The Ceramic Self
The Ceramic Self
The 1980 article highlighted Patti Warashina's "personal, idiosyncratic expression."
In the April/May 1980 American Craft, art critic Matthew Kangas profiled Patti Warashina as a sculptor with “uncompromising devotion to personal, idiosyncratic expression,” noting parallels between the evolution of her work and many developments in American social history.
Recognized for her mastery of various ceramic techniques, impeccable design sense and often satirical take on the human figure, the Seattle-based artist is a professor emerita at the University of Washington, her alma mater, where she taught for 25 years.
Warashina’s work, widely exhibited, is featured in museum collections here and abroad, including the Smithsonian’s Renwick Gallery and the National Museum of Modern Art, Kyoto, Japan.
Elected to the American Craft Council’s College of Fellows in 1994, Warashina has garnered numerous awards, including the University of Washington Division of the Arts Distinguished Alumna Award in 2003 and the 2001 Twining Humber Lifetime Achievement/Woman of the Year Award from Seattle’s Artist Trust. She was interviewed in 2005 for Smithsonian’s Archives of American Art.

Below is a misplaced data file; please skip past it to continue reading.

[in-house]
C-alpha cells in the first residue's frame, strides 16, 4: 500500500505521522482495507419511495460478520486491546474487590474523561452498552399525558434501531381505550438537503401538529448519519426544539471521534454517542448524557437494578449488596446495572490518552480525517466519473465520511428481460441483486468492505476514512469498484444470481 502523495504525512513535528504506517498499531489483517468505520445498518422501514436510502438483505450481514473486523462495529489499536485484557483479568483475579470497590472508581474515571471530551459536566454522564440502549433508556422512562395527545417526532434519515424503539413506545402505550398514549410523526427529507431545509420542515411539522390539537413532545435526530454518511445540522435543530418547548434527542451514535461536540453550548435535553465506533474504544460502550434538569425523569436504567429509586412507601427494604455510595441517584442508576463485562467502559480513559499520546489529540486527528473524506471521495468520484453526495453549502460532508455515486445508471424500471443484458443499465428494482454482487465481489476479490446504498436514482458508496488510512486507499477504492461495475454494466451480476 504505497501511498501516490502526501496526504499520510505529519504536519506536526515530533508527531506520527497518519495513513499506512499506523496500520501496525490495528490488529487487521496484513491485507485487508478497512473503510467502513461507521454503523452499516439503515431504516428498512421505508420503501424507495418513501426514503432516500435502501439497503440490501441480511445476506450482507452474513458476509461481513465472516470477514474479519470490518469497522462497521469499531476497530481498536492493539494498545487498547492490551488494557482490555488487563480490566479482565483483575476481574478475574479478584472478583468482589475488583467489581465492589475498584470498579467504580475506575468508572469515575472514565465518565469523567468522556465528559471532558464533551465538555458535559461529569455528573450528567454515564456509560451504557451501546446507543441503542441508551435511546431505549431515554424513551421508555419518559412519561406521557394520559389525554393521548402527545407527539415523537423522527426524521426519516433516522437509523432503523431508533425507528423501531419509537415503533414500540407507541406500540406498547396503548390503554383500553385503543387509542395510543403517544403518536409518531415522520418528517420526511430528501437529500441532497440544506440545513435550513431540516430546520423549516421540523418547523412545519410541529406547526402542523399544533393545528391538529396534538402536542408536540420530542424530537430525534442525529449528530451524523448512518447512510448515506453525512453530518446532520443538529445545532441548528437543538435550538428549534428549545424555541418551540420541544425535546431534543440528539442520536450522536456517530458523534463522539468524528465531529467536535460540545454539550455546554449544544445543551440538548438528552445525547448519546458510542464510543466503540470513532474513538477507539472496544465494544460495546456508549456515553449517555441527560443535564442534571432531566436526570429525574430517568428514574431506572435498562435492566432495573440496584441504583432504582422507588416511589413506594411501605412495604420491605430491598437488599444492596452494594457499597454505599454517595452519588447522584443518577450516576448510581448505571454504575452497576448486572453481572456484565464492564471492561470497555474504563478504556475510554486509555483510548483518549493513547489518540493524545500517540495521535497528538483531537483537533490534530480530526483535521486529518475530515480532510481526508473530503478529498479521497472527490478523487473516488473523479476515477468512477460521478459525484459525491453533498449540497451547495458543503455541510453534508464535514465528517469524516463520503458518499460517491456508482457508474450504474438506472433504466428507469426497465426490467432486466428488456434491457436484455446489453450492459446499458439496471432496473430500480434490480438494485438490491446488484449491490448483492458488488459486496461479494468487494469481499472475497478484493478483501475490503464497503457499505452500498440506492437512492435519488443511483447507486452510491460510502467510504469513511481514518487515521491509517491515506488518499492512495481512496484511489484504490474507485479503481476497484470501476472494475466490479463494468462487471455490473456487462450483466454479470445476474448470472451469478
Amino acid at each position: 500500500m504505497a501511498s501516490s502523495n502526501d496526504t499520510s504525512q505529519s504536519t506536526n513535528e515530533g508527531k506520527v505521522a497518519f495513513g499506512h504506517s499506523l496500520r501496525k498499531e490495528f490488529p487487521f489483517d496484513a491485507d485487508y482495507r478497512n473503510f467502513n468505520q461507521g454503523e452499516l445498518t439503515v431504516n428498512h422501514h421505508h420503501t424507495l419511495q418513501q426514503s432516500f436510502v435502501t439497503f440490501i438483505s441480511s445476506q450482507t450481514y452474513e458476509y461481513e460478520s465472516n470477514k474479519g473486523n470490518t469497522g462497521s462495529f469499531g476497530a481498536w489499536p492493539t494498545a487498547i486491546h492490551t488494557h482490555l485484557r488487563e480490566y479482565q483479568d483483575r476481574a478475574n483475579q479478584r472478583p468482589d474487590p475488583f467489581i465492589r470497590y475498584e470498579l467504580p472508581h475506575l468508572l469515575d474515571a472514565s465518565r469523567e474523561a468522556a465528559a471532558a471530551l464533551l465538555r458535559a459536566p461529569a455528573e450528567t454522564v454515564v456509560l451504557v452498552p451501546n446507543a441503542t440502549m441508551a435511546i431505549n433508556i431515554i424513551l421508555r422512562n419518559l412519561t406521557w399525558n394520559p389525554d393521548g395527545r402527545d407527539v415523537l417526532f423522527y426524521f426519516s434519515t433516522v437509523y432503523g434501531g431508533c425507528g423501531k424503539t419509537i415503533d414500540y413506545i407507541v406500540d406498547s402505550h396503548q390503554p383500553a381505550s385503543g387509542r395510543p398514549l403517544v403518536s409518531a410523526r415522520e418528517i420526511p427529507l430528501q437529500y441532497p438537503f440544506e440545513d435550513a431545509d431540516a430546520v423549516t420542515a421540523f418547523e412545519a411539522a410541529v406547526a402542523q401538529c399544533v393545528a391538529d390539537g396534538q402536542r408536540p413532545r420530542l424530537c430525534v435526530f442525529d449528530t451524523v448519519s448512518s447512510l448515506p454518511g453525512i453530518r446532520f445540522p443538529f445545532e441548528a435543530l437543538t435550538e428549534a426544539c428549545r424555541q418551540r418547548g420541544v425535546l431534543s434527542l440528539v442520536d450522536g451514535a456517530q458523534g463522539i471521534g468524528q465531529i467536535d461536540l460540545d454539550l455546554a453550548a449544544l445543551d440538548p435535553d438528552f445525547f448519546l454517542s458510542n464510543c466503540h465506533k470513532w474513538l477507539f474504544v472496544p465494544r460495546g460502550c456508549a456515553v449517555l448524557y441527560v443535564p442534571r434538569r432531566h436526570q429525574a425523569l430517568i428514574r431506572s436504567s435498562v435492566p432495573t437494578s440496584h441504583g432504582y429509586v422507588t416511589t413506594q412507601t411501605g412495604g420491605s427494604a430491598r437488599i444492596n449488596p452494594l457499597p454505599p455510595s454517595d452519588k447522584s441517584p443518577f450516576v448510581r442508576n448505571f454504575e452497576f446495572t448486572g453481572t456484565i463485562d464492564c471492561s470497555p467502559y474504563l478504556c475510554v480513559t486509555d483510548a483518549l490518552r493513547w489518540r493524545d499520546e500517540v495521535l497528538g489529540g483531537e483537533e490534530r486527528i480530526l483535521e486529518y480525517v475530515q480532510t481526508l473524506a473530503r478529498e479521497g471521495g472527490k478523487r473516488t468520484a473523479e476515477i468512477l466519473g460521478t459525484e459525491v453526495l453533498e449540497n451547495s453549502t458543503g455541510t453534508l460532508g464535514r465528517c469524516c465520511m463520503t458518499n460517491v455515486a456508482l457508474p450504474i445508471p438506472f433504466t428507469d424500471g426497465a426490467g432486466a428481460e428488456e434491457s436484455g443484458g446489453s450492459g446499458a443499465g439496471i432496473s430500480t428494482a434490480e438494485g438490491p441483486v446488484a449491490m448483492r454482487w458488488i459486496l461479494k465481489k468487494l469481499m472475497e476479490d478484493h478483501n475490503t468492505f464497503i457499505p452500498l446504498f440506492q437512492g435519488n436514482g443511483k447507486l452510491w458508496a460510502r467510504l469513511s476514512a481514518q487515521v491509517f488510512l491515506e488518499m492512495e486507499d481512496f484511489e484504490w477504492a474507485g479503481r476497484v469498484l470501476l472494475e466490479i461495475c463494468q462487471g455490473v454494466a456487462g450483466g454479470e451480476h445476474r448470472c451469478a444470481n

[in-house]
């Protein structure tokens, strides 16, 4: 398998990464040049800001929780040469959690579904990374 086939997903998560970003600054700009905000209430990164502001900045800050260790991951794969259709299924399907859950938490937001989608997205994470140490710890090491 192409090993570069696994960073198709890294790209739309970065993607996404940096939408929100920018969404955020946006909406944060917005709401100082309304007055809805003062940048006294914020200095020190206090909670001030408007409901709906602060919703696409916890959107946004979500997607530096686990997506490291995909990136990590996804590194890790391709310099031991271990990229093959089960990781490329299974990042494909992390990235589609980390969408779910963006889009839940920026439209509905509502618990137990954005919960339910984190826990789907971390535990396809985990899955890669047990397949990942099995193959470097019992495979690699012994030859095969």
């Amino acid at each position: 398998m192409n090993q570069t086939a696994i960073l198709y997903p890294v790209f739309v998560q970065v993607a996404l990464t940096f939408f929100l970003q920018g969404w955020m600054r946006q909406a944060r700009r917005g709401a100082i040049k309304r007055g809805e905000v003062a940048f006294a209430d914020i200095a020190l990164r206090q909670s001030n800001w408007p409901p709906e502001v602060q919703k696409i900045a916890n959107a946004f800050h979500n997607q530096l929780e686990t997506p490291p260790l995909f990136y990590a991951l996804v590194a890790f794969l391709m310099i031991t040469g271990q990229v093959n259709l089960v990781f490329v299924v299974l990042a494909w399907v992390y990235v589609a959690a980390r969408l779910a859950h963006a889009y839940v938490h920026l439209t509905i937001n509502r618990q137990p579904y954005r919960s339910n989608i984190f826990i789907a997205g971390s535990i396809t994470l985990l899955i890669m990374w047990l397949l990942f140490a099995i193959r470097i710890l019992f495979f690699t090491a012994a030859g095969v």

In recent years, the versatile artist has ventured into both bronze and printmaking. As we go to press, her first large bronze, City Reflections, a public outdoor sculpture commissioned for Tri-Met in Portland, Oregon, is being cast and installed as part of the Northwest Sculpture Collection. Her explorations while working on this sculpture led to a new series of ceramic work—“Conversations”—on view, with oth-er works by the artist and by potter Ron Meyers, through November 8 in the Northern Clay Center’s “2009 Regis Master Series Exhibition” in Minneapolis. She says of her array of interests, “It seems that each area asks more questions than time allows, as life is fleeting, so it’s important to follow your passions.”